With the OPEC production cap renewed through the end of this year, the offshore oil and gas recovery is expected to continue along a positive trajectory. Leaner offshore projects are increasingly competitive with onshore development and thus the number of FIDs continues to rise year-over-year. The long-term outlook for offshore is even better as a supply gap may emerge due to a lack of new investments during the downturn. This confluence of lower development costs and potential future supply deficit should help boost offshore activity.
Cost compression has made offshore projects increasingly competitive since the downturn, and the gains are expected to be partly retained thanks to fundamental changes in the way operators approach projects, writes Evelina Pagkalou and Anna Nikitina with McKinsey Energy Insights.
Drivers of reduced costs include greater standardization and modular design, higher use of existing facilities through tiebacks, as well as better coordination between operators and suppliers. Lower personnel costs and rig rates are also expected to last for some time, and single source service suppliers should help keep costs down. The use of newer and more powerful rigs further helps improve project economics, as do more competitive fiscal terms from governments that are seeking to encourage development.
As a result, deepwater breakeven levels are likely to continue being 20-25% lower than 2014 levels. The wider margin created by lower costs should place deepwater investments firmly at the left side of the global oil cost curve, making these projects viable and thus helping to close a possible future supply gap. Incremental new deepwater production from pre-FID projects could thus reach 10.4 MMb/d by 2030, which along with increased shallow-water output will be sufficient to meet the estimated 15-16 MMb/d required to meet demand and replace the declines in existing offshore fields.
The complete offshore industry outlook by Pagkalou and Nikitina begins on page 19.
In the North Sea, operators are reassessing their options for satellite field developments. In the southern gas basin, the standard solution has been a “building block” approach, tying in lightweight, low-cost wellhead platforms to existing complexes in shallow water depths, writesJeremy Beckman, Editor-Europe. There could be a market for such a concept also in the deeper, harsher waters farther north, particularly in the Norwegian North Sea, where there have been concerns about the high equipment maintenance and intervention costs associated with multi-well subsea tiebacks.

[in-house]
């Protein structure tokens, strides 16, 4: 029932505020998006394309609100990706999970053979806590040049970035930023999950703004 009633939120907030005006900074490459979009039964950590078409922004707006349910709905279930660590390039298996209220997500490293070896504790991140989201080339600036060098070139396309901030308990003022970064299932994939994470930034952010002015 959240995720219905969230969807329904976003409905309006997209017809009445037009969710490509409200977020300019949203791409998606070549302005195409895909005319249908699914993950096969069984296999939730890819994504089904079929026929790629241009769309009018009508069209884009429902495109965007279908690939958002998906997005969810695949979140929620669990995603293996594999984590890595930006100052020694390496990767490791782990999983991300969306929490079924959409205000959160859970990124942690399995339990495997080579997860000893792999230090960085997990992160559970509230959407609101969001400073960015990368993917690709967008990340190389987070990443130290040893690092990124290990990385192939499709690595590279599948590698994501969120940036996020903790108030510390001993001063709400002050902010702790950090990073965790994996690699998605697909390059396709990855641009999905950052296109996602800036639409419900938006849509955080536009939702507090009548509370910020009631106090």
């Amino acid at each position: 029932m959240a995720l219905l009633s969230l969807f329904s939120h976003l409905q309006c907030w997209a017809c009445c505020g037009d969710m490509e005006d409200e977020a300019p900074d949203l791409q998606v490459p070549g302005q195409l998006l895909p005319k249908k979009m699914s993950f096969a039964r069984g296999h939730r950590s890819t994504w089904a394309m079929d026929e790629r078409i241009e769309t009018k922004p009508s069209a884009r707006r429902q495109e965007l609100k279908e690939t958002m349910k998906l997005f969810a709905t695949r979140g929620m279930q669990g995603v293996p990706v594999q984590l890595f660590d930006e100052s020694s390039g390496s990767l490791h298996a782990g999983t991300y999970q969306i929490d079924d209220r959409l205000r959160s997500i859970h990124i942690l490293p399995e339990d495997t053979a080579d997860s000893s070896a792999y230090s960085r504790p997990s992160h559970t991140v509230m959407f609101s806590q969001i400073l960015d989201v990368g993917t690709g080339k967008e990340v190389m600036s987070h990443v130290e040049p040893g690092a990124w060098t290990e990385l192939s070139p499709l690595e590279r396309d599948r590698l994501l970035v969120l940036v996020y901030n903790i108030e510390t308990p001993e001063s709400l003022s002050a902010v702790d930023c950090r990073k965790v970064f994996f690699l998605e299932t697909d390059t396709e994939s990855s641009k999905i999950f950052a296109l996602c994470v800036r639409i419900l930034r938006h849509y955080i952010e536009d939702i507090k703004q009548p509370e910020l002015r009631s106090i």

Statoil took this view when opting for an unmanned wellhead platform – the first ever offshore Norway – for its current Oseberg Vestflanken 2 project in the North Sea. Statoil claims that improvements during the engineering phase have helped lower the project’s breakeven price by around 30%.
An engineering firm recently developed a more generic design, a low-cost modular wellhead platform that can be adapted according to different fields’ needs. It sees potential applications for at least 20 of these structures over the next 10-20 years in the Norwegian North Sea.
Beckman reviews the new modular wellhead platform concept and its potential applications, beginning onpage 42.
Recent improvements to subsea technology are also enhancing project economics. A subsea technology provider makes a case for mudline boosting as a commercially attractive IOR solution, beginning onpage 46. A brownfield subsea multi-phase pump project is used to illustrate the economic benefit. The improvements include reducing system complexity, adding standardization, minimizing the size and weight of boosting stations, implementing integrated project strategies, and maximizing the use of existing infrastructure in brownfield applications. The results show that the total subsea boosting system capex has been reduced by 50%. The potential ROI of the production improvements and capex and opex reductions indicate that between 250 and 500% ROI can be achieved, contingent upon oil prices.
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